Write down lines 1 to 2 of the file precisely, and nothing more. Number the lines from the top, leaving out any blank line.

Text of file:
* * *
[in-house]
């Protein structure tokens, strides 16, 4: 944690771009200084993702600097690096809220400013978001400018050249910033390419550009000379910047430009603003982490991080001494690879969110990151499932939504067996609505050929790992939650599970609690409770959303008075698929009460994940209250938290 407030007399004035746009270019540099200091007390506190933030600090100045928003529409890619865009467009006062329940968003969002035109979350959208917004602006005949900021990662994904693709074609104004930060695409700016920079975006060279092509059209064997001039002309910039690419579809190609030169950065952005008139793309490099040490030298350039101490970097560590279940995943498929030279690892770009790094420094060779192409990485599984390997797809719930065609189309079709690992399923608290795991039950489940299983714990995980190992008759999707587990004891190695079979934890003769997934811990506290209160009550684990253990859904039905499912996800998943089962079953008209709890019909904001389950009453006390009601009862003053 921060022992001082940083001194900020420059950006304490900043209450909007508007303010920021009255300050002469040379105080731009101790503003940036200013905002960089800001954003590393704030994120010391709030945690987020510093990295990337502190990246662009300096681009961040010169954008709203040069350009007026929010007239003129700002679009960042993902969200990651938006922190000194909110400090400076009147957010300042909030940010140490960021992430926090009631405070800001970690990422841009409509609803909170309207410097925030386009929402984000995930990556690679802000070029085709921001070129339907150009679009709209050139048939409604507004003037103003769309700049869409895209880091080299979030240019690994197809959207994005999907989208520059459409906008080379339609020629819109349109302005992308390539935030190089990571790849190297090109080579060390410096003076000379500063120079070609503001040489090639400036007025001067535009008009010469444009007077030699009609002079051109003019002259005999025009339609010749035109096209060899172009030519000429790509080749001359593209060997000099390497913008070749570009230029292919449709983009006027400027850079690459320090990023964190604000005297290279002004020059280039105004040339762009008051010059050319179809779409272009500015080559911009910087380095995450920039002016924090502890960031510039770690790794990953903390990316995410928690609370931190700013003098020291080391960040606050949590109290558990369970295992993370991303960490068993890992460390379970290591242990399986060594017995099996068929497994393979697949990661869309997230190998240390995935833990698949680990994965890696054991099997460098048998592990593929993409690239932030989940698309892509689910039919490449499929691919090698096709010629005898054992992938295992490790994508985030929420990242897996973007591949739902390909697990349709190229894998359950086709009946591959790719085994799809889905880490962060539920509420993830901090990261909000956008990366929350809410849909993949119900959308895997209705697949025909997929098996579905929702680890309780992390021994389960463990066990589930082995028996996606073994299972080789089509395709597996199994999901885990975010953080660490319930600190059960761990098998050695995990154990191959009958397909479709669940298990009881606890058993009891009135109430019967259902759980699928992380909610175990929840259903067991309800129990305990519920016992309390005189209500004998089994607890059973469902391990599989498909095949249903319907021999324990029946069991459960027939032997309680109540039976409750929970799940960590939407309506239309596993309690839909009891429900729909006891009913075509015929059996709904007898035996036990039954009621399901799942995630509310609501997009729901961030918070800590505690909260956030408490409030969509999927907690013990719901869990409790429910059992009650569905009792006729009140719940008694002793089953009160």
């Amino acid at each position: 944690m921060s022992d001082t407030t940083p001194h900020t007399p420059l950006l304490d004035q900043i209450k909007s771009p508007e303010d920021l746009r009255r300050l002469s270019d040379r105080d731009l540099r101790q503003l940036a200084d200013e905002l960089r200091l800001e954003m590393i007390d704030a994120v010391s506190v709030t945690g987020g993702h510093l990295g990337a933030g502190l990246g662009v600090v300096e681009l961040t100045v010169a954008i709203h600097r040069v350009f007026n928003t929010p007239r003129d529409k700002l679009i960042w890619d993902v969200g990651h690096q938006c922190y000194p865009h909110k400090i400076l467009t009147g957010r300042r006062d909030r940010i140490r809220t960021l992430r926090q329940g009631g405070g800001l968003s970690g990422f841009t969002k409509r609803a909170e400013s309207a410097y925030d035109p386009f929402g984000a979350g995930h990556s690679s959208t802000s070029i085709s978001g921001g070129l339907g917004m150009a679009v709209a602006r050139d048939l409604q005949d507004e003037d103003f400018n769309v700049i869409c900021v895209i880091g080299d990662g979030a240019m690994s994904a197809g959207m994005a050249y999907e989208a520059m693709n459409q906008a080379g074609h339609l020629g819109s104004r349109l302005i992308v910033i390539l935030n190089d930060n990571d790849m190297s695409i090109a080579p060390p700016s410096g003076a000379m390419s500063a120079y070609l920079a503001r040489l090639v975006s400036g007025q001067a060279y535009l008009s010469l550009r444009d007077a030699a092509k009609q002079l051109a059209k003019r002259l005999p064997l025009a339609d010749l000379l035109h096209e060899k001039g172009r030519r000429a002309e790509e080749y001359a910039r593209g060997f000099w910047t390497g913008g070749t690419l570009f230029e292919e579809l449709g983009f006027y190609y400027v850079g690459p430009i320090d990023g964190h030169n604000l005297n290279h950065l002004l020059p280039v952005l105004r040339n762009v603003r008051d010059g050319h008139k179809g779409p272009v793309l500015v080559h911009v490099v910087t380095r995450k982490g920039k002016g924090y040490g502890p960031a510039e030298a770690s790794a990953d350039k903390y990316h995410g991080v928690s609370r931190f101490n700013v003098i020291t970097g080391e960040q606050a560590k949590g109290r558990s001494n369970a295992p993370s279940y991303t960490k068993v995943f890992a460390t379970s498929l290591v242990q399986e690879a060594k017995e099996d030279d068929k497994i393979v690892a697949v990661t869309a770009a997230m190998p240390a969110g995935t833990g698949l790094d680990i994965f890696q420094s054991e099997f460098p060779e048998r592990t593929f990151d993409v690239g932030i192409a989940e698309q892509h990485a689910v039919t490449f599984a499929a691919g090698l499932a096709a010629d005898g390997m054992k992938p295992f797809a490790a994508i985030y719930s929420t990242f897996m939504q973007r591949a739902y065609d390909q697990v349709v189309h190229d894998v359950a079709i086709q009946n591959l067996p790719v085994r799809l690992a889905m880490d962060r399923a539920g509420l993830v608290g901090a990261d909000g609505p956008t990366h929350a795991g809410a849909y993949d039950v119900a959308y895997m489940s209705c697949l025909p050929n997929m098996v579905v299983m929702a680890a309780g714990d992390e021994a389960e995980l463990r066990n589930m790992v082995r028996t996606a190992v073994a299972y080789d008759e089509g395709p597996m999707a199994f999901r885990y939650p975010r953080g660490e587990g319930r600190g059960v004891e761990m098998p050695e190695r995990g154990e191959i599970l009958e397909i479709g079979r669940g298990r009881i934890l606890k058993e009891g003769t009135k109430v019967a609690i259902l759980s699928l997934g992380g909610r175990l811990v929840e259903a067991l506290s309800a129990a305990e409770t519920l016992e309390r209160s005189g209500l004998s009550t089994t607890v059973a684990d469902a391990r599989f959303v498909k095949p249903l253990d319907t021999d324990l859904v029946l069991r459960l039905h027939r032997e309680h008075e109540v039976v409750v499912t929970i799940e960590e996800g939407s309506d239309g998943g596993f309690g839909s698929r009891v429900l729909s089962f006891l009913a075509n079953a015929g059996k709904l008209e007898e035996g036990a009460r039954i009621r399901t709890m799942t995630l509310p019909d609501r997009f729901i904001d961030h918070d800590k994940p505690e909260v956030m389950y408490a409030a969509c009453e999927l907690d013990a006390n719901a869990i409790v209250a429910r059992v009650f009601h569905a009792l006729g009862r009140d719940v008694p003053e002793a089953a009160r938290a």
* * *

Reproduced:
[in-house]
């Protein structure tokens, strides 16, 4: 944690771009200084993702600097690096809220400013978001400018050249910033390419550009000379910047430009603003982490991080001494690879969110990151499932939504067996609505050929790992939650599970609690409770959303008075698929009460994940209250938290 407030007399004035746009270019540099200091007390506190933030600090100045928003529409890619865009467009006062329940968003969002035109979350959208917004602006005949900021990662994904693709074609104004930060695409700016920079975006060279092509059209064997001039002309910039690419579809190609030169950065952005008139793309490099040490030298350039101490970097560590279940995943498929030279690892770009790094420094060779192409990485599984390997797809719930065609189309079709690992399923608290795991039950489940299983714990995980190992008759999707587990004891190695079979934890003769997934811990506290209160009550684990253990859904039905499912996800998943089962079953008209709890019909904001389950009453006390009601009862003053 921060022992001082940083001194900020420059950006304490900043209450909007508007303010920021009255300050002469040379105080731009101790503003940036200013905002960089800001954003590393704030994120010391709030945690987020510093990295990337502190990246662009300096681009961040010169954008709203040069350009007026929010007239003129700002679009960042993902969200990651938006922190000194909110400090400076009147957010300042909030940010140490960021992430926090009631405070800001970690990422841009409509609803909170309207410097925030386009929402984000995930990556690679802000070029085709921001070129339907150009679009709209050139048939409604507004003037103003769309700049869409895209880091080299979030240019690994197809959207994005999907989208520059459409906008080379339609020629819109349109302005992308390539935030190089990571790849190297090109080579060390410096003076000379500063120079070609503001040489090639400036007025001067535009008009010469444009007077030699009609002079051109003019002259005999025009339609010749035109096209060899172009030519000429790509080749001359593209060997000099390497913008070749570009230029292919449709983009006027400027850079690459320090990023964190604000005297290279002004020059280039105004040339762009008051010059050319179809779409272009500015080559911009910087380095995450920039002016924090502890960031510039770690790794990953903390990316995410928690609370931190700013003098020291080391960040606050949590109290558990369970295992993370991303960490068993890992460390379970290591242990399986060594017995099996068929497994393979697949990661869309997230190998240390995935833990698949680990994965890696054991099997460098048998592990593929993409690239932030989940698309892509689910039919490449499929691919090698096709010629005898054992992938295992490790994508985030929420990242897996973007591949739902390909697990349709190229894998359950086709009946591959790719085994799809889905880490962060539920509420993830901090990261909000956008990366929350809410849909993949119900959308895997209705697949025909997929098996579905929702680890309780992390021994389960463990066990589930082995028996996606073994299972080789089509395709597996199994999901885990975010953080660490319930600190059960761990098998050695995990154990191959009958397909479709669940298990009881606890058993009891009135109430019967259902759980699928992380909610175990929840259903067991309800129990305990519920016992309390005189209500004998089994607890059973469902391990599989498909095949249903319907021999324990029946069991459960027939032997309680109540039976409750929970799940960590939407309506239309596993309690839909009891429900729909006891009913075509015929059996709904007898035996036990039954009621399901799942995630509310609501997009729901961030918070800590505690909260956030408490409030969509999927907690013990719901869990409790429910059992009650569905009792006729009140719940008694002793089953009160």